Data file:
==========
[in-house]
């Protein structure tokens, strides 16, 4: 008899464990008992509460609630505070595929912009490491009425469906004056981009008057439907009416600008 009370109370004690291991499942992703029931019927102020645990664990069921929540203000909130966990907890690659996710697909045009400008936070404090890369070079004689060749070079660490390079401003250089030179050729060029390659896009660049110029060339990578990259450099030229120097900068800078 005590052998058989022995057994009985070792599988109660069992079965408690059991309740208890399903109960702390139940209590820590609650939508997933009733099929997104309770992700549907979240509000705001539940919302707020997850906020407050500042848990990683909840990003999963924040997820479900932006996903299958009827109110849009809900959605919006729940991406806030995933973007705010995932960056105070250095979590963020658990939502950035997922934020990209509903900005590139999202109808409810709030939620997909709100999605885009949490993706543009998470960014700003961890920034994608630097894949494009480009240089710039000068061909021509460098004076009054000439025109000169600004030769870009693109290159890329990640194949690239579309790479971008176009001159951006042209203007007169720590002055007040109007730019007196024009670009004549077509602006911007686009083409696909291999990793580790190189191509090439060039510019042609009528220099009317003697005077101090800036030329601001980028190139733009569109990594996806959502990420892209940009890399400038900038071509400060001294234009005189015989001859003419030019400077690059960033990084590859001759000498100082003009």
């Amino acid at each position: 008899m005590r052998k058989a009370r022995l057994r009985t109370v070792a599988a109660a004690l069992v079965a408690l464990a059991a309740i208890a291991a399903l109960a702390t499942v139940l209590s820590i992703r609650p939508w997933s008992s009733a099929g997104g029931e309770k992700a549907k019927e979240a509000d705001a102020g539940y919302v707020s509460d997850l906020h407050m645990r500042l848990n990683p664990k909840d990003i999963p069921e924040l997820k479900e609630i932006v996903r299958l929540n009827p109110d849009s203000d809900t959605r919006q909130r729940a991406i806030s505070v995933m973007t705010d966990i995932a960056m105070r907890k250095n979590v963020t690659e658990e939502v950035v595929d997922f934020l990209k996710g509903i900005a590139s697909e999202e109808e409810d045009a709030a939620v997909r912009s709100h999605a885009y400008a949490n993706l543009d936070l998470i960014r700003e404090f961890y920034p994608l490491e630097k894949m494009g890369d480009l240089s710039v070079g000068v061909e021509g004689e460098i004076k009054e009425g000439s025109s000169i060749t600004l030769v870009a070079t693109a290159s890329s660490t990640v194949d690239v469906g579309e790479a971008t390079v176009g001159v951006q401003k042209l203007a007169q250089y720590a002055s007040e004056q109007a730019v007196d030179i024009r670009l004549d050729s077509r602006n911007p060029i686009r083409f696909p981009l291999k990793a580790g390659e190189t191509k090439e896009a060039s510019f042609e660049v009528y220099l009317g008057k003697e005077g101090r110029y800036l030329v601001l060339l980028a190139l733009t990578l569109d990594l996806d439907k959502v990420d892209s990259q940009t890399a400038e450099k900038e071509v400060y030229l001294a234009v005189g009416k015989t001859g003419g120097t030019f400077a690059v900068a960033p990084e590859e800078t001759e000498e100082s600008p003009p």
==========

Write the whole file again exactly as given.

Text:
[in-house]
């Protein structure tokens, strides 16, 4: 008899464990008992509460609630505070595929912009490491009425469906004056981009008057439907009416600008 009370109370004690291991499942992703029931019927102020645990664990069921929540203000909130966990907890690659996710697909045009400008936070404090890369070079004689060749070079660490390079401003250089030179050729060029390659896009660049110029060339990578990259450099030229120097900068800078 005590052998058989022995057994009985070792599988109660069992079965408690059991309740208890399903109960702390139940209590820590609650939508997933009733099929997104309770992700549907979240509000705001539940919302707020997850906020407050500042848990990683909840990003999963924040997820479900932006996903299958009827109110849009809900959605919006729940991406806030995933973007705010995932960056105070250095979590963020658990939502950035997922934020990209509903900005590139999202109808409810709030939620997909709100999605885009949490993706543009998470960014700003961890920034994608630097894949494009480009240089710039000068061909021509460098004076009054000439025109000169600004030769870009693109290159890329990640194949690239579309790479971008176009001159951006042209203007007169720590002055007040109007730019007196024009670009004549077509602006911007686009083409696909291999990793580790190189191509090439060039510019042609009528220099009317003697005077101090800036030329601001980028190139733009569109990594996806959502990420892209940009890399400038900038071509400060001294234009005189015989001859003419030019400077690059960033990084590859001759000498100082003009």
């Amino acid at each position: 008899m005590r052998k058989a009370r022995l057994r009985t109370v070792a599988a109660a004690l069992v079965a408690l464990a059991a309740i208890a291991a399903l109960a702390t499942v139940l209590s820590i992703r609650p939508w997933s008992s009733a099929g997104g029931e309770k992700a549907k019927e979240a509000d705001a102020g539940y919302v707020s509460d997850l906020h407050m645990r500042l848990n990683p664990k909840d990003i999963p069921e924040l997820k479900e609630i932006v996903r299958l929540n009827p109110d849009s203000d809900t959605r919006q909130r729940a991406i806030s505070v995933m973007t705010d966990i995932a960056m105070r907890k250095n979590v963020t690659e658990e939502v950035v595929d997922f934020l990209k996710g509903i900005a590139s697909e999202e109808e409810d045009a709030a939620v997909r912009s709100h999605a885009y400008a949490n993706l543009d936070l998470i960014r700003e404090f961890y920034p994608l490491e630097k894949m494009g890369d480009l240089s710039v070079g000068v061909e021509g004689e460098i004076k009054e009425g000439s025109s000169i060749t600004l030769v870009a070079t693109a290159s890329s660490t990640v194949d690239v469906g579309e790479a971008t390079v176009g001159v951006q401003k042209l203007a007169q250089y720590a002055s007040e004056q109007a730019v007196d030179i024009r670009l004549d050729s077509r602006n911007p060029i686009r083409f696909p981009l291999k990793a580790g390659e190189t191509k090439e896009a060039s510019f042609e660049v009528y220099l009317g008057k003697e005077g101090r110029y800036l030329v601001l060339l980028a190139l733009t990578l569109d990594l996806d439907k959502v990420d892209s990259q940009t890399a400038e450099k900038e071509v400060y030229l001294a234009v005189g009416k015989t001859g003419g120097t030019f400077a690059v900068a960033p990084e590859e800078t001759e000498e100082s600008p003009p």